Community libraries to support community needs
Module 1: Library associations in society
Topic 1: Professional associations, the role of libraries, and librarians
For some years, the Library Society of China (LSC) has had a strong focus on building the infrastructure and professional support required for good quality library services. The case study outlines a number of initiatives that have sought to strengthen the association’s influence on government, improve professional standards and increase awareness about the value of libraries to the community. The programs coordinated by the LSC ensured that the association was in a position to demonstrate leadership in difficult times.
As you read the case study, think about the following issues:
- The importance of information access in contemporary communities
- The contribution a library association can make to modern society
- The role a library association can play to support its members and to engage different stakeholder groups
- The benefits of being a member of a library association
The Library Society of China (LSC) is a non-government, non-profit and national organisation for libraries, information institutions, librarians and professions. Established in 1979 (its predecessor was the Chinese Library Association, dating back to 1925), it currently has 10,000 individual members and 215 institutional members. One of the LSC's strategic objectives is to communicate with government agencies, in particular to deliver advice to the government about library issues and to encourage the development of policies that will benefit libraries and their users. A strong program of advocacy on the part of the LSC led to the implementation of three national standards for the library profession in China (2003-2004). Since then, further legislation and library standards have been introduced, encompassing the construction of public libraries, library staffing, professional ethics, copyright etc. The LSC has also worked with the government to raise the profile of libraries and to encourage research and practice. Significantly, the leadership shown by the LSC has helped establish a platform of trust between the LSC, its members and the government.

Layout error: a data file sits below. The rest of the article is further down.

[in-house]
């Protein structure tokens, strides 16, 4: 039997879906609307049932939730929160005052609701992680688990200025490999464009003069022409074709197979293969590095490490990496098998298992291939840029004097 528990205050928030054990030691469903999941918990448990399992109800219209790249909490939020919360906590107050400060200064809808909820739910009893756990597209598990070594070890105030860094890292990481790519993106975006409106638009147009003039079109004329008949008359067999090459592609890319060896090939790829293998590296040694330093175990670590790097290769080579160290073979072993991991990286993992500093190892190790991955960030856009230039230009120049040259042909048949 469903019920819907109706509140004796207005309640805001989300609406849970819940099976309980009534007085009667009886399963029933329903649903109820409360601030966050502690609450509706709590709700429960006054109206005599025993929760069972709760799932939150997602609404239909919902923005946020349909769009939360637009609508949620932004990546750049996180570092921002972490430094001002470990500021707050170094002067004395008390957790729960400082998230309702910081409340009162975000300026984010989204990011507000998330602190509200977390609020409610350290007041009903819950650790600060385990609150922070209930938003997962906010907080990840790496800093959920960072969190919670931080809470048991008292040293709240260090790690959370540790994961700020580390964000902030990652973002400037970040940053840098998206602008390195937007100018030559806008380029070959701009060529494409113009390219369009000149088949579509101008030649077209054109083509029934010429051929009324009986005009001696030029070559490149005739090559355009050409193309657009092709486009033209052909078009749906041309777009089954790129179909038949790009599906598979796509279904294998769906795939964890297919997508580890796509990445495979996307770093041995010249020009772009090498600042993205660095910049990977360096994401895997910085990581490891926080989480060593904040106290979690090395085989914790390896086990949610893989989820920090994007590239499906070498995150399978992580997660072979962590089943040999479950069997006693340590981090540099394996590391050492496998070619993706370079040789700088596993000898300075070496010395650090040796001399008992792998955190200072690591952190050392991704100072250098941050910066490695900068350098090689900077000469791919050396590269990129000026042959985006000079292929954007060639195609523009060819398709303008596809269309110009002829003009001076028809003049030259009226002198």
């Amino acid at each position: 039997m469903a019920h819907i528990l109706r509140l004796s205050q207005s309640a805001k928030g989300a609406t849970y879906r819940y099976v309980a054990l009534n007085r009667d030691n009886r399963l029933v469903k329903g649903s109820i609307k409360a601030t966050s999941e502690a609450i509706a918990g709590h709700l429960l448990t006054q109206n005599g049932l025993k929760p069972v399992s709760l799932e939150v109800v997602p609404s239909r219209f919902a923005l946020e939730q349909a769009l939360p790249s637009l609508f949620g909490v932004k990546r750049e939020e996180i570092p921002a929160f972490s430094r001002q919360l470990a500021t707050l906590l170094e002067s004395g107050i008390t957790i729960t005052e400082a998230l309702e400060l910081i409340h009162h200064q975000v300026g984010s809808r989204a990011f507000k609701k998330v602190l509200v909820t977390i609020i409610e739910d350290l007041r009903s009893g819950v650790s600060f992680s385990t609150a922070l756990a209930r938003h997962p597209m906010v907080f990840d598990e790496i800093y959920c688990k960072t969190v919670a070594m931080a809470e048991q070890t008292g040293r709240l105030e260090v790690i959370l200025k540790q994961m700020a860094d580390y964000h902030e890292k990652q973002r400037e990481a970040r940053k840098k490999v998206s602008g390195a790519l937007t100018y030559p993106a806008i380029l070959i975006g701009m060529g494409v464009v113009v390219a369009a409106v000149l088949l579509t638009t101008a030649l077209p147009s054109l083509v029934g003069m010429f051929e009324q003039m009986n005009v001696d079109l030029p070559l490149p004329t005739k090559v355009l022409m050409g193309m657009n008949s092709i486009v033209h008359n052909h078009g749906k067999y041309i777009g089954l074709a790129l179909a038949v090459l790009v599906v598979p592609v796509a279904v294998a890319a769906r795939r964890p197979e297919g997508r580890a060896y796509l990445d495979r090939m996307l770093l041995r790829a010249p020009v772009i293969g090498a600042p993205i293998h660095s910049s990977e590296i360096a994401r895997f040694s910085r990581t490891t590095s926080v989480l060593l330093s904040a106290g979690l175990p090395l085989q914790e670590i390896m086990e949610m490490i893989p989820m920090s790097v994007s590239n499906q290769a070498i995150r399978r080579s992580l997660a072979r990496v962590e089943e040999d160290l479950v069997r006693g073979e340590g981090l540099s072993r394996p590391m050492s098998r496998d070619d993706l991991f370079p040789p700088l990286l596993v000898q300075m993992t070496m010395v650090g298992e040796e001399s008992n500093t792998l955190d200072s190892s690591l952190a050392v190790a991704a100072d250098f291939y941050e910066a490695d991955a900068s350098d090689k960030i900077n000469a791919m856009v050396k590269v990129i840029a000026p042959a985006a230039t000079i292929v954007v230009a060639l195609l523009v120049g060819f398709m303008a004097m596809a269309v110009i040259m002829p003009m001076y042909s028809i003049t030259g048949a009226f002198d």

It is fair to say that libraries in China have had an uneven development, primarily due to the geographical, cultural and economic differences in such a vast country. It is estimated that nearly a third of the county libraries have failed to adequately perform the social functions of modern libraries, for example through the provision of services designed to enhance social, cultural and economic conditions in the local community. Historically, the overall status of libraries in China has reflected the lack of funding, quality staff, management skills and an overall vision for the sector.
However, the LSC has worked with the government to develop a series of cultural policies to help build more cohesive services and programs that will be of benefit to the whole community. Research activities have informed both policy and practice, with the LSC working to engage government, industry, the community and the profession in issues associated with libraries. In 2005 the association published two reports on the development and sustainability of regional public libraries, which attracted considerable attention in the media. Several new programs were developed and implemented as a result of the association’s advocacy activities.
In 2005, the society hosted a symposium to examine the role played by grass-roots libraries in society, in order to inform the development of a plan to work with the government to construct a network of libraries across the nation. Proposals, developed through a process of consultation with international LIS professional bodies, LIS professionals and local researchers, were delivered to the Ministry of Culture. The media attention ensured that the level of awareness amongst the general public about library services was greatly increased. The opportunities for collaboration between local government authorities, the national government and the LSC led to a positive working environment that has supported further policy development to advance public libraries.
From 2006 to 2008, the LSC coordinated a training program for grass-roots librarians, recruiting professionals and academics to serve in a volunteer capacity to develop the curriculum and learning resources, and to teach the courses. A total of 82 volunteers from 43 institutions (including libraries, university schools and community organisations) have contributed to the program, which has produced 1636 new grass-roots librarians in 15 provinces.